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7 things you'd only know about the MINI (first generation) by taking it apart

7 things you'd only know about the MINI (first generation) by taking it apart

The first-generation MINI is nearly twenty years of age, and while that may make you feel immensely old (sorry about that) it also means that the MINI is now a prime example of bargain motoring.

And with bargain motoring, there is of course the desire to do as much of the work as possible yourself.

The MINI is a simple car to work on, and with your Haynes Manual to hand, you can tackle most jobs. However, it never hurts to have a bit more information, so here are some insider tips we picked up when putting the manual together…

01 Sump Plug

01 Sump Plug

When changing the oil, you’ll notice that the sump plug has a built-in sealing ring. Even if this looks okay, it’s best practice to change it, as it can cause problems later if it’s reused.

02 Auxiliary Belt

02 Auxiliary Belt

You’re going to need to use a special tool in order to compress the tensioner, there is no other way around it – without it, the job can’t be done. However, you don’t need the specialist MINI tool, as others available. Also, once compressed you can lock it in place with a 4mm bolt.

03 Front End

03 Front End

After removing the front bumper and bumper carrier, the complete modular front-end assembly can be moved to the service position using a couple 8 mm x 100 mm studs. This greatly improves access to the front of the engine, without having to disconnect any coolant hoses etc.

04 Fuel Tank

04 Fuel Tank

Got an issue with your pump or fuel filter? Be aware that the MINI tank has two level sensors. The pump is integral with the left-hand side sensor, and the filter integral with the right-hand side sensor.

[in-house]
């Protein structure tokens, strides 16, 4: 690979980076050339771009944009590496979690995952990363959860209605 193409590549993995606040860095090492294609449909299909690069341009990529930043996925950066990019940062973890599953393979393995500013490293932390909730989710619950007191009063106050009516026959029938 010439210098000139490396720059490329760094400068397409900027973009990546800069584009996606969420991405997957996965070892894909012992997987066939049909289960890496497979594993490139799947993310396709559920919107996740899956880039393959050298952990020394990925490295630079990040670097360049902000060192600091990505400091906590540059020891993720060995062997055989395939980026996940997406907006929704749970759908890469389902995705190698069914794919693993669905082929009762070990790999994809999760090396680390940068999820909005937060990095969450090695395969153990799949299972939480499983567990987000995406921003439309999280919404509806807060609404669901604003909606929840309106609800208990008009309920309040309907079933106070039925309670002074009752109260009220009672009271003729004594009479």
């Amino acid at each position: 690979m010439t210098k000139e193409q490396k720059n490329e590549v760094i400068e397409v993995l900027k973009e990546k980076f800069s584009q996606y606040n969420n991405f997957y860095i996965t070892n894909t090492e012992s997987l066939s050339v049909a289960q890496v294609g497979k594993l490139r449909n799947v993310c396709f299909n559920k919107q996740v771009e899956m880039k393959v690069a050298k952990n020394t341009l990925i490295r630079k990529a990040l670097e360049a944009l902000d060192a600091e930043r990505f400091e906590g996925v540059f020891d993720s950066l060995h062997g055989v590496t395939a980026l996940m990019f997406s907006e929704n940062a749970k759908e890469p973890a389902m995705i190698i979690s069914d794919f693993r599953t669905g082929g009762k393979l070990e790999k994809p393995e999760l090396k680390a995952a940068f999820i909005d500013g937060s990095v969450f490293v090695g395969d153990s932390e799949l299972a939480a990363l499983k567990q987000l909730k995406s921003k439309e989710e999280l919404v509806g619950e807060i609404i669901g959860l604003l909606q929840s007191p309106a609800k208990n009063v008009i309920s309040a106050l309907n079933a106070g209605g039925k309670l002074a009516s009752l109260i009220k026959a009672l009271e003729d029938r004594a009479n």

05 Fuel Pressure

05 Fuel Pressure

If you’re going to be doing any work to the fuel system, make sure you activate the vale at the left-hand end of the fuel rail, as this will release the pressure within the system.

06 Inertia Switch

If your MINI suddenly stops running, check the inertia switch. It’s in the left-hand rear corner of the engine bay. It’s designed to work in the event of a crash, but in the real-world aggressive potholes or bumps can activate it.

07 Windows

07 Windows

After replacing the front door window, the pretension adjustment can be checked using a piece of paper: Open the door, and then slowly close it so that the door lock clicks over the first position on the catch. There should be a gap between the door edge and the vehicle body.

In this position, the top of the window should be just touching the door seal. This can be checked by placing a sheet of paper between the top of the window and the door seal.

With the door closed in the ‘first click’ position, it should be possible to pull the paper from place with light resistance.